How do we conduct academic research within our Trans- Feminist and Queer (TFQ) communities in a way that prioritizes relationship building, reciprocity and trust? Based on a joke that we decided to take very seriously, we consider heavy processing to be an information technology that runs on a desiring, pleasurable, and hard-working set of attachments and sensibilities to relationship-based, complex knowledge formation, and we reflect on the ways that this method is informed by a long history of TFQ practices. Heavy processing is a research method that seeks not only to get consent, to communicate care, to clean your data, or to publish your findings and a research orientation to the pleasure (sexual, emotional, political, intellectual) of complex and sometimes incommensurate information. It is not only about accessing, collecting, storing, sharing, and circulating information, but about being transformed by that information. This talk will be drawn from our book Heavy Processing (forthcoming Punctum Books 2024).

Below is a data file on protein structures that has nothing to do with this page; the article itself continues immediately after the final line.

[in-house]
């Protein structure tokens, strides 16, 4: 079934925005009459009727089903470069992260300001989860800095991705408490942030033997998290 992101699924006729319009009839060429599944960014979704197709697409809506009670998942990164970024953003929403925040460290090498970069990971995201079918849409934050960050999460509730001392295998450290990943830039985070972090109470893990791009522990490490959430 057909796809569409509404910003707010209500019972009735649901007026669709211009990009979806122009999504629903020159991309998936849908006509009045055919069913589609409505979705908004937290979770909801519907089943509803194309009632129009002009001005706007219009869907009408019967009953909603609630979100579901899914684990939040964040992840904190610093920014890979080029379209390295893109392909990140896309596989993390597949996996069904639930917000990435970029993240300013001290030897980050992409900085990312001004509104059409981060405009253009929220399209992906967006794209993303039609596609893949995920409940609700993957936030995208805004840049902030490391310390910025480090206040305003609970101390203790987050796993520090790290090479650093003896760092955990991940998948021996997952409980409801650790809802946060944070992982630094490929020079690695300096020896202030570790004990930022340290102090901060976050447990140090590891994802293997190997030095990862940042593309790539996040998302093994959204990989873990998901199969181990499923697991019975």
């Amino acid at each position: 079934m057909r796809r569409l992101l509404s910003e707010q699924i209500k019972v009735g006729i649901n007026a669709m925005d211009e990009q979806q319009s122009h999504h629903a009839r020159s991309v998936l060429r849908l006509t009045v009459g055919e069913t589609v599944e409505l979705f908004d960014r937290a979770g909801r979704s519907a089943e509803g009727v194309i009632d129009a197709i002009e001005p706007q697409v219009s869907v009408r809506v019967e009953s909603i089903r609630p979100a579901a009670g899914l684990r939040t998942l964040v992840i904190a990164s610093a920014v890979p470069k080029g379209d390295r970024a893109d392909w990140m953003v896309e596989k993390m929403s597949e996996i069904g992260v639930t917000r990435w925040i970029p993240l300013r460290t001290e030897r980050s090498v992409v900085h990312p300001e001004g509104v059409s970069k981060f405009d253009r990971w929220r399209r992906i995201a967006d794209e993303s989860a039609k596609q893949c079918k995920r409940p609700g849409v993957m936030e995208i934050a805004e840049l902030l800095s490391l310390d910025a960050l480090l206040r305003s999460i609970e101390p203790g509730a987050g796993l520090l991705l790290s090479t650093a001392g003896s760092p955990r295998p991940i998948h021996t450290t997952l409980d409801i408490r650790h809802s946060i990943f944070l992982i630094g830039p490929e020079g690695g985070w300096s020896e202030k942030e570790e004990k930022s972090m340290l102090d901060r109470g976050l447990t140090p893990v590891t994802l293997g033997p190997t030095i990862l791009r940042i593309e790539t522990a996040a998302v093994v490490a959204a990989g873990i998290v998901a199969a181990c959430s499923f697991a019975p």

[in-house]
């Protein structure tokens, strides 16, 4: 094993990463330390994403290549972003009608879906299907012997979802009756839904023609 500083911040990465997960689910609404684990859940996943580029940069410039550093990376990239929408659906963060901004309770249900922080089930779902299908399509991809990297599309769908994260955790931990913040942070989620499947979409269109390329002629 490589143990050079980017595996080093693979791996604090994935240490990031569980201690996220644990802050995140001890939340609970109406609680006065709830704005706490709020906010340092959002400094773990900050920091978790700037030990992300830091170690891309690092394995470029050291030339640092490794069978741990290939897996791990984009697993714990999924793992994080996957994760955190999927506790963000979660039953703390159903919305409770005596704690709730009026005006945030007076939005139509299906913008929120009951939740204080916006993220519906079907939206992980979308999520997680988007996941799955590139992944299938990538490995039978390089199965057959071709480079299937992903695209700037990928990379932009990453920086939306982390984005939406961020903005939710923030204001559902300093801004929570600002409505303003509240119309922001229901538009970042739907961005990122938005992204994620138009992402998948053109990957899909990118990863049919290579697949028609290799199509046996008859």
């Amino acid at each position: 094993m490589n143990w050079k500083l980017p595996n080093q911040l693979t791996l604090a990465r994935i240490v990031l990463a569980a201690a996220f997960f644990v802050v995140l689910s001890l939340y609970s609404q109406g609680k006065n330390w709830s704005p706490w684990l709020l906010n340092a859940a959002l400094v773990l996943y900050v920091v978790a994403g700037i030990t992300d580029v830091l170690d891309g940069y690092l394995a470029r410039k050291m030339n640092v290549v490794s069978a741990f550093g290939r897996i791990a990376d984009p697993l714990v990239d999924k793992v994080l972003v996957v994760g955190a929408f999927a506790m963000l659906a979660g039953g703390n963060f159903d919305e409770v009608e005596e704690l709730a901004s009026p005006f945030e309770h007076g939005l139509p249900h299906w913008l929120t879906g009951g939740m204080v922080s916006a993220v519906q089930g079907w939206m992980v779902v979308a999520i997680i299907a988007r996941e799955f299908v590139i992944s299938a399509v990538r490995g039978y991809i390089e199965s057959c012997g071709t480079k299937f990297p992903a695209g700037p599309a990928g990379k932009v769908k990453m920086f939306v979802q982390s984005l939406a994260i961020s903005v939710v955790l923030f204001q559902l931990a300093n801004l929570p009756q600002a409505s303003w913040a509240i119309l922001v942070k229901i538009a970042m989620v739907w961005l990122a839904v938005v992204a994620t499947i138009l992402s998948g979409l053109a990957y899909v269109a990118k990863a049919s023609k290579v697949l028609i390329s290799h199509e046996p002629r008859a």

T.L. Cowan (she/they) is Associate Professor of media studies in the Department of Arts Culture and Media (UTSC) and the Faculty of Information at the University of Toronto, as well as a cabaret and video artist. Their research focuses on cultural and intellectual economies and networks of minoritized digital media and performance practices focusing primarily on trans- feminist, queer, and disabled/disordered ways of working. Her creative-research practice moves between page, stage, and screen.

Jas Rault (they/them) is an Associate Professor of media studies in the Department of Arts, Culture, Media (UTSC) and the Faculty of Information at the University of Toronto. Rault’s research focuses on trans-feminist and queer digital praxes and protocols; media histories of settler coloniality, white supremacy and sexuality; aesthetics and affects of social movements.

Together, Cowan and Rault co-direct three online research environments: the Cabaret Commons, the Digital Research Ethics Collaboratory (DREC), and the Critical Digital Methods Institute (CDMI) and are the authors of Heavy Processing and many journal articles, as well as co-editors of two journal special sections: “Metaphor as Meaning and Method in Techoculture” in Catalyst: Feminist, Theory, Technoscience (2022) and “Feminist Mediations” in Topia: Canadian Journal of Cultural Studies (2011).